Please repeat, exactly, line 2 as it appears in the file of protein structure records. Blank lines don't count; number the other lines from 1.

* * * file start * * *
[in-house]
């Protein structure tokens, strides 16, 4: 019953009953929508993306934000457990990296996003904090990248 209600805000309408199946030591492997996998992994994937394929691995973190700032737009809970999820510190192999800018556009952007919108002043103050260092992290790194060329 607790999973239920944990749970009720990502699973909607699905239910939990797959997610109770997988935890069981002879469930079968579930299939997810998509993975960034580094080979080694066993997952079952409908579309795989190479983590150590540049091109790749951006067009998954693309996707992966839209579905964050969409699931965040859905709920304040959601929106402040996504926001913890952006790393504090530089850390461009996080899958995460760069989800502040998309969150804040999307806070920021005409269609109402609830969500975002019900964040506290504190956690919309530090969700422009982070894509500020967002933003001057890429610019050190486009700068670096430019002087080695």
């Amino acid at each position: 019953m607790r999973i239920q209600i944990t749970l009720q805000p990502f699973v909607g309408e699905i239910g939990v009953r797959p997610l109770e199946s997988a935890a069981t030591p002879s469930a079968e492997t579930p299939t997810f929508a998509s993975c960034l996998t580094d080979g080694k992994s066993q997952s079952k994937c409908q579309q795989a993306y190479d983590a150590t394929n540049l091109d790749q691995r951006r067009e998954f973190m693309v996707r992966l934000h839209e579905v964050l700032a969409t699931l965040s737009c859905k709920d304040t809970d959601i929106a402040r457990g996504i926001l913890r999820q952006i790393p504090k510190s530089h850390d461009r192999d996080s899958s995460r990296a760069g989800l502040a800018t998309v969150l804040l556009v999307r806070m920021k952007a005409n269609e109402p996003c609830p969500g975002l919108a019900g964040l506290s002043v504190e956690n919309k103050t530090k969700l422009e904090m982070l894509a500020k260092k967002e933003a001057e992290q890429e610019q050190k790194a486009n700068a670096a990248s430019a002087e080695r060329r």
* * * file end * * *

């Protein structure tokens, strides 16, 4: 019953009953929508993306934000457990990296996003904090990248 209600805000309408199946030591492997996998992994994937394929691995973190700032737009809970999820510190192999800018556009952007919108002043103050260092992290790194060329 607790999973239920944990749970009720990502699973909607699905239910939990797959997610109770997988935890069981002879469930079968579930299939997810998509993975960034580094080979080694066993997952079952409908579309795989190479983590150590540049091109790749951006067009998954693309996707992966839209579905964050969409699931965040859905709920304040959601929106402040996504926001913890952006790393504090530089850390461009996080899958995460760069989800502040998309969150804040999307806070920021005409269609109402609830969500975002019900964040506290504190956690919309530090969700422009982070894509500020967002933003001057890429610019050190486009700068670096430019002087080695």